Moving into the disappointing third season, Westworld has become straight sci-fi, shedding its western nature, and so the violence has begun to feel out of place now that it is all ‘real’ and not a part of the park’s attractions. The show keeps struggling for natural ways to create a gunfight every episode, taking up screen time that is vitally needed to explain what the hell is going on. The shorter season only has eight episodes to tell so much story. It’s incredibly crammed and character motivations are left fatally under-explored, and yet the show thinks it has enough time to give us indulgent action sequences. We’re here for the sci-fi ideas not the action. The two weren’t mutually exclusive in the first season but it seems now they are. The show has evolved and yet the writers are trying to keep the same sensibilities. The plot points that matter in the finale are so rushed they barely make sense, just to make way for endless gunfights. And I’ve never been so bored watching the show as I was when Caleb’s walking through the riot for 20 minutes. They’re just showing off the budget and production value – which is fantastic – in spite of storytelling.
If the show is going to waste time on unnecessary action then the least it can do is make it fun to watch but all the many gunfights, swordfights and fistfights are incredibly boring. It’s just people standing around shooting at each other, nothing dynamic about it, and the security guards all have terrible aim. I know that’s a cliché across many films and shows but Westworld is the worst example of it I think I’ve ever seen, including James Bond and Star Wars. The main character is standing in the open, the guards fire hundreds of bullets, miss every single shot and then get shot by a single bullet in return. Rise and repeat several times an episode. It’s so incredibly tedious and there’s never a sense of danger. Even the hand-to-hand and sword-to-sword combat is slow and awkward, and not just because Luke Hemsworth was clearly nursing a shoulder injury.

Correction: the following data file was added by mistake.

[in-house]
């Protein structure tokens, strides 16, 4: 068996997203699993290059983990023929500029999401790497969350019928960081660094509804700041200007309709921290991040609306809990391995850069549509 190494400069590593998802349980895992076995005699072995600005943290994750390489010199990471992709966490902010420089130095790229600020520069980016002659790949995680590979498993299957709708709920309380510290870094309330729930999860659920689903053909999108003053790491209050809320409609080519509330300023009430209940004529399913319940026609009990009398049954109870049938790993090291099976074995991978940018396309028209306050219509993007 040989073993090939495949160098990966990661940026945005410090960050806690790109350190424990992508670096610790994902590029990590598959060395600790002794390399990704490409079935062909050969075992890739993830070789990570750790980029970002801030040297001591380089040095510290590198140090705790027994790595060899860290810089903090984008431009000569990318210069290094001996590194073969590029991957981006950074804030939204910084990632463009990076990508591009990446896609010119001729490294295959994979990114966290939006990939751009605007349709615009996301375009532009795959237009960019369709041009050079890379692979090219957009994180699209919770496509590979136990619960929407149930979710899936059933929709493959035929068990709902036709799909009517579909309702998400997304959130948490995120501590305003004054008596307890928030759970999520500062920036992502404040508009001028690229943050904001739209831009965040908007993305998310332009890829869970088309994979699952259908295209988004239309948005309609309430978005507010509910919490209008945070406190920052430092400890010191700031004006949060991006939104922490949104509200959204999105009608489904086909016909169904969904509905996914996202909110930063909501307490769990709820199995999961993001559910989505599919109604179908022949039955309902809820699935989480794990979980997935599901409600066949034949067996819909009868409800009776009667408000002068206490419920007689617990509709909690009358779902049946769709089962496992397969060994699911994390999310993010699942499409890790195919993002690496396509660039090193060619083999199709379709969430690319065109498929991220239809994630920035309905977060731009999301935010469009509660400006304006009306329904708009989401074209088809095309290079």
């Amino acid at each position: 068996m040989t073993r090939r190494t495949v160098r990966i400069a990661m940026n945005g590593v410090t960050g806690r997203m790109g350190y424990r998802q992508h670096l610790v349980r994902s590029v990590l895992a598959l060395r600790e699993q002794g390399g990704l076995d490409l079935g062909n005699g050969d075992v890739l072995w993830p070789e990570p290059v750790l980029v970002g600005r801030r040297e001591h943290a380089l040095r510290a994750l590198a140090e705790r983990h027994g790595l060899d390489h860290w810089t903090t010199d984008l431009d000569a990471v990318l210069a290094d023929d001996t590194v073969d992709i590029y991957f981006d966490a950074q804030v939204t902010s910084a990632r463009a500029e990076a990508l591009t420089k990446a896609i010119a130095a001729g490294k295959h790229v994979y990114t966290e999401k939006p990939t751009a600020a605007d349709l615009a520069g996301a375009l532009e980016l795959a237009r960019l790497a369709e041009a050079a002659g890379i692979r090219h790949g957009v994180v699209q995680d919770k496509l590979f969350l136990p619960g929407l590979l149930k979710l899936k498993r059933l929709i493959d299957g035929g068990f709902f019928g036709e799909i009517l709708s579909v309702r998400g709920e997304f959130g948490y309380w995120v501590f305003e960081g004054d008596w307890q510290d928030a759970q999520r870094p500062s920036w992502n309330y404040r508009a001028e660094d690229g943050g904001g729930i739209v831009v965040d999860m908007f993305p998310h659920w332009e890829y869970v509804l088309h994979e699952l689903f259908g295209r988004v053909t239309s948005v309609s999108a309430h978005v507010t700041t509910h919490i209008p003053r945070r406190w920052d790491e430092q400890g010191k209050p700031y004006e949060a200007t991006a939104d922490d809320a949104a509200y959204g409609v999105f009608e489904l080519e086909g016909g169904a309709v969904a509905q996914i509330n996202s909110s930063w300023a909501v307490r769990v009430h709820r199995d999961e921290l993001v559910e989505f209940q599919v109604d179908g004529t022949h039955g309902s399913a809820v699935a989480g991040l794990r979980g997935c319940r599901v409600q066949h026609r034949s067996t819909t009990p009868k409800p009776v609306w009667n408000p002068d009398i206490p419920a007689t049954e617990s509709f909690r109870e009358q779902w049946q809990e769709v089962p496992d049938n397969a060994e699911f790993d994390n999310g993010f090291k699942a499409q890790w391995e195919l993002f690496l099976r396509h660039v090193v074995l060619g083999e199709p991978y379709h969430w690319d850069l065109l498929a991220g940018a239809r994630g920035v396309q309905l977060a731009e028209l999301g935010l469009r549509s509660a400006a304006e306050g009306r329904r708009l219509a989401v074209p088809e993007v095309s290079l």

The one standout and only memorable action sequence of the season is the car chase at beginning of the fifth episode. Aaron Paul’s Caleb has been given the drug ‘Genre’ which makes him perceive the world through the lens of a different film genre every few minutes. It’s a fun idea that offers some great moments, particularly the humorous Rom-Com genre, but it could have been executed much better. The chase felt very slow, especially considering Dolores mentioned that the futuristic driver-less vehicle was going at maximum speed on an oddly quiet street, but it was also really entertaining. The show finally took advantage of its new setting rather than just offering generic firefights. Although, of course, one of those immediately follows. But again, the genre chase is indulgent and ultimately completely irrelevant to both plot and character.